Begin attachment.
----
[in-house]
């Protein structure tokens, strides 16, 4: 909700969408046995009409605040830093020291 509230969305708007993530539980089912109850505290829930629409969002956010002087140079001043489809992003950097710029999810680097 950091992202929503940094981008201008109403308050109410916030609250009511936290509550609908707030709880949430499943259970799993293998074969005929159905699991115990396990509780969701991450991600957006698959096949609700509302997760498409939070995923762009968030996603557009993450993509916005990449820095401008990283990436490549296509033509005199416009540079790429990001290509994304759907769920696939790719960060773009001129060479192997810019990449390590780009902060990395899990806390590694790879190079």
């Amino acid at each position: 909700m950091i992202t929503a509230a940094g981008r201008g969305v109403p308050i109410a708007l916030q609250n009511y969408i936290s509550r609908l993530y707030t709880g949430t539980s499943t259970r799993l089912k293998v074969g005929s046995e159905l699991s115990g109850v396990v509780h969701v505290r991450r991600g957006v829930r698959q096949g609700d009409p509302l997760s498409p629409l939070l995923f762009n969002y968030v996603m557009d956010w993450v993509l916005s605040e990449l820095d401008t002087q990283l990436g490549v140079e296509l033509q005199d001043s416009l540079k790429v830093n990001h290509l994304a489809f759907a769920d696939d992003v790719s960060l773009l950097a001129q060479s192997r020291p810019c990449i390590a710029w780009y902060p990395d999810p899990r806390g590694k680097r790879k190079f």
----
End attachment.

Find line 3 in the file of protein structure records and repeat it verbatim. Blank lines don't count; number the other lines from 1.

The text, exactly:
């Amino acid at each position: 909700m950091i992202t929503a509230a940094g981008r201008g969305v109403p308050i109410a708007l916030q609250n009511y969408i936290s509550r609908l993530y707030t709880g949430t539980s499943t259970r799993l089912k293998v074969g005929s046995e159905l699991s115990g109850v396990v509780h969701v505290r991450r991600g957006v829930r698959q096949g609700d009409p509302l997760s498409p629409l939070l995923f762009n969002y968030v996603m557009d956010w993450v993509l916005s605040e990449l820095d401008t002087q990283l990436g490549v140079e296509l033509q005199d001043s416009l540079k790429v830093n990001h290509l994304a489809f759907a769920d696939d992003v790719s960060l773009l950097a001129q060479s192997r020291p810019c990449i390590a710029w780009y902060p990395d999810p899990r806390g590694k680097r790879k190079f």